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Regional climate change in Tropical and Northern Africa due to greenhouse forcing and land use changes

MPS-Authors
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Podzun,  R.
The Atmosphere in the Earth System, MPI for Meteorology, Max Planck Society;

/persons/resource/persons37190

Jacob,  D.
The Atmosphere in the Earth System, MPI for Meteorology, Max Planck Society;
B 2 - Land Use and Land Cover Change, Research Area B: Climate Manifestations and Impacts, The CliSAP Cluster of Excellence, External Organizations;

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Citation

Paeth, H., Born, K., Girmes, R., Podzun, R., & Jacob, D. (2009). Regional climate change in Tropical and Northern Africa due to greenhouse forcing and land use changes. Journal of Climate, 22(1), 114-132. doi:10.1175/2008JCLI2390.1.


Cite as: http://hdl.handle.net/11858/00-001M-0000-0011-F856-6
Abstract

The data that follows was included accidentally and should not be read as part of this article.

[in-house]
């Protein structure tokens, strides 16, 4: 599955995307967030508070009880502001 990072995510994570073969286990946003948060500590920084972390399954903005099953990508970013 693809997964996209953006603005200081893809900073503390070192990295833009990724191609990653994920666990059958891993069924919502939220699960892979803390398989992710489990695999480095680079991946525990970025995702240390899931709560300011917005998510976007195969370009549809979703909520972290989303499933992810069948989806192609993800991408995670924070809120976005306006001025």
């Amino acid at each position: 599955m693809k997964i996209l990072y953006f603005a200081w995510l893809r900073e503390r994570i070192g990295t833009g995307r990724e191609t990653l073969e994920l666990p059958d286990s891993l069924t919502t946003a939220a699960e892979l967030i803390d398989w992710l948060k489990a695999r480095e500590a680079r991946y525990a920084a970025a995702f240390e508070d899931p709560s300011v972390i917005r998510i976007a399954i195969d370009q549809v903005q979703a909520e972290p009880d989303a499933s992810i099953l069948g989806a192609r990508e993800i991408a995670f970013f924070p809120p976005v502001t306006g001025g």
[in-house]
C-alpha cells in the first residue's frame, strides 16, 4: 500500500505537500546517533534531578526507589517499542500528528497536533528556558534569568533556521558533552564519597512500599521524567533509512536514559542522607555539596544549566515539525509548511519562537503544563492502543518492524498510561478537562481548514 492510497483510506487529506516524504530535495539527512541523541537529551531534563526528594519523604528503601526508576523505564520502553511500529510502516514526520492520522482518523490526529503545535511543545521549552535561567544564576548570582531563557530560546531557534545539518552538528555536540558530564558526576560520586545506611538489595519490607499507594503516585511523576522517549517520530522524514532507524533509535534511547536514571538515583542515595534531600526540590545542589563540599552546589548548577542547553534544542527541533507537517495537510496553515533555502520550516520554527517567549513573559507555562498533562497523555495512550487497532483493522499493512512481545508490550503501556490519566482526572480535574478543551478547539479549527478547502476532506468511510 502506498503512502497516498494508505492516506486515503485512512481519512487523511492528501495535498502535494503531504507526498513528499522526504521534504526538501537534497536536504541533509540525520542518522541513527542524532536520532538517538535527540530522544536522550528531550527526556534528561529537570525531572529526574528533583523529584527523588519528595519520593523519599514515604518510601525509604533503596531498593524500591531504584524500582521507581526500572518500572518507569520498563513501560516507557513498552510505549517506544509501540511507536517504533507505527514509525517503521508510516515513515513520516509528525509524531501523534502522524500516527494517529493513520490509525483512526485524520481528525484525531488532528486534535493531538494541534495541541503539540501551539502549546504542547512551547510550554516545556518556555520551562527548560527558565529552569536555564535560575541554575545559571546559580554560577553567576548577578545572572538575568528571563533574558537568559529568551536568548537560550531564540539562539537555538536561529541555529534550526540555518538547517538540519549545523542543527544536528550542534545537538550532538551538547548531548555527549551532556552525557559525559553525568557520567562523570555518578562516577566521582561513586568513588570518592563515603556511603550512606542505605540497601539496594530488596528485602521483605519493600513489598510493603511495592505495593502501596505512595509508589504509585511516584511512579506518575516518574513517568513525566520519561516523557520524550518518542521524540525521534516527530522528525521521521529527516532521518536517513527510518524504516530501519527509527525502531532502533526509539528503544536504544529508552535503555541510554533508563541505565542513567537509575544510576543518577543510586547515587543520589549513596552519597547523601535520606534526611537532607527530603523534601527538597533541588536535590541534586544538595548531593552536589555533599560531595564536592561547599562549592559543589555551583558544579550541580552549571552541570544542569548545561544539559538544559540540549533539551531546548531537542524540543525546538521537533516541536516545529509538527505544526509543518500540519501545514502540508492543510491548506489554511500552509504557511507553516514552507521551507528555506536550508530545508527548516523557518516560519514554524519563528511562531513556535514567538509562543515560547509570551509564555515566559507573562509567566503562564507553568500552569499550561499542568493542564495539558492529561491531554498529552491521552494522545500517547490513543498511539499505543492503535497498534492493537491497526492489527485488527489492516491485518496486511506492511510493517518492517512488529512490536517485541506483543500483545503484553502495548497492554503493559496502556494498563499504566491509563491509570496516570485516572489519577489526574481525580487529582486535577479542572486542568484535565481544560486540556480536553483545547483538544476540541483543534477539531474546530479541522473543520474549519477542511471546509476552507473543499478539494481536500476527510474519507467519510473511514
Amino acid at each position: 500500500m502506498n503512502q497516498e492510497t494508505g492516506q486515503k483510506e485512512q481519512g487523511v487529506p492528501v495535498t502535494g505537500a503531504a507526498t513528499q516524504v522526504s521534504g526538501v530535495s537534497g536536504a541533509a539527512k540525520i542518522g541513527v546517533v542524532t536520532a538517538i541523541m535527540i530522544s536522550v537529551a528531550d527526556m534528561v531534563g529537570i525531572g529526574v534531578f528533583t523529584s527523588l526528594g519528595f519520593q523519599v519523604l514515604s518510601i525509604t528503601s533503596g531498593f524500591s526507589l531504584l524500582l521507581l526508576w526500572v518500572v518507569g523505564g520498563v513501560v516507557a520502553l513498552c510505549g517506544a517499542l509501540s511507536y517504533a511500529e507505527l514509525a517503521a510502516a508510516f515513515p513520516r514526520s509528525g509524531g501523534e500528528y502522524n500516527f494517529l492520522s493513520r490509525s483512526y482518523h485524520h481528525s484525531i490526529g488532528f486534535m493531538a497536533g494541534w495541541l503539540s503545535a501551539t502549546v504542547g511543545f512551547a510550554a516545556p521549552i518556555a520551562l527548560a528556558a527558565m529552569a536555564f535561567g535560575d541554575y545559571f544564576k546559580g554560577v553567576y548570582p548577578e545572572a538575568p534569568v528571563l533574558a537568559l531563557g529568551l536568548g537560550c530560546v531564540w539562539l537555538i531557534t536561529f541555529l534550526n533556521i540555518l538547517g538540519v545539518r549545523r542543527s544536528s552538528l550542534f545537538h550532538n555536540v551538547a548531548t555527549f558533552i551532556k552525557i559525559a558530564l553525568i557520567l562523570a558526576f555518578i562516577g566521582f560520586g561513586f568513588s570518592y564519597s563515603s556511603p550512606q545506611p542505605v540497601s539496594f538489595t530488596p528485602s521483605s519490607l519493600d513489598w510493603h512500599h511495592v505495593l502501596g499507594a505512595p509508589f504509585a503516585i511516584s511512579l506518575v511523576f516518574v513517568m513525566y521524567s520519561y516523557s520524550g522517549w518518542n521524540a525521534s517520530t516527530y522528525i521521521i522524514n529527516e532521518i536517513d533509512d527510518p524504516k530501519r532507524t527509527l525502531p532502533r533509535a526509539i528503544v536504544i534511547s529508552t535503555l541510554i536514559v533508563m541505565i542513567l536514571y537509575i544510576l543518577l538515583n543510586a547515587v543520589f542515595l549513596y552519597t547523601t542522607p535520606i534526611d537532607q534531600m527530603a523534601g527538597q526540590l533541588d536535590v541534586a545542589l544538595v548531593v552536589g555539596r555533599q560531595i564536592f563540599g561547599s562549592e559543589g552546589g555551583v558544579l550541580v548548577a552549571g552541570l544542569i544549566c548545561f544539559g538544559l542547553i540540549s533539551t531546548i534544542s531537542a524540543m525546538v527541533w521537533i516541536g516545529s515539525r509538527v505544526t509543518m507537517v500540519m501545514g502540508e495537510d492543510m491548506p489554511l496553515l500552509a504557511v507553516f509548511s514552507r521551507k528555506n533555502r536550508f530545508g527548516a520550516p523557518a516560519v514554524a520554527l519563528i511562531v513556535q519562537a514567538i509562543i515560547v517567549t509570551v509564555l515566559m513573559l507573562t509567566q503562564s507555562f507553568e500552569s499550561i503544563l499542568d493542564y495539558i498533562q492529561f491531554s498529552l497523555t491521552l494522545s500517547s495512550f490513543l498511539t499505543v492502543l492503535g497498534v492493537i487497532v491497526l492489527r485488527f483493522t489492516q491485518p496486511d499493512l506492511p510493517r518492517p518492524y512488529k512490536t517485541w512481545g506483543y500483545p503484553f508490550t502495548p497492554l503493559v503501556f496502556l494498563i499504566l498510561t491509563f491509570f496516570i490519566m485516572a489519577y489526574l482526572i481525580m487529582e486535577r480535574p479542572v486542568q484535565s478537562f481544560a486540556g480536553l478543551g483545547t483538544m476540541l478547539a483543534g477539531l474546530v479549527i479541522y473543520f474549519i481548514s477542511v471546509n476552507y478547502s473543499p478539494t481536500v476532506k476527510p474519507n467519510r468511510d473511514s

Human activity is supposed to affect the earth's climate mainly via two processes: the emission of greenhouse gases and aerosols and the alteration of land cover. While the former process is well established in state-of-the-art climate model simulations, less attention has been paid to the latter. However, the low latitudes appear to be particularly sensitive to land use changes, especially in tropical Africa where frequent drought episodes were observed during recent decades. Here several ensembles of long-term transient climate change experiments are presented with a regional climate model to estimate the future pathway of African climate under fairly realistic forcing conditions. Therefore, the simulations are forced with increasing greenhouse gas concentrations as well as land use changes until 2050. Three different scenarios are prescribed in order to assess the range of options inferred from global political, social, and economical development. The authors find a prominent surface heating and a weakening of the hydrological cycle over most of tropical Africa, resulting in enhanced heat stress and extended dry spells. In contrast, the large-scale atmospheric circulation in upper levels is less affected, pointing to a primarily local effect of land degradation on near-surface climate. In the model study, it turns out that land use changes are primarily responsible for the simulated climate response. In general, simulated climate changes are not concealed by internal variability. Thus, the effect of land use changes has to be accounted for when developing more realistic scenarios for future African climate.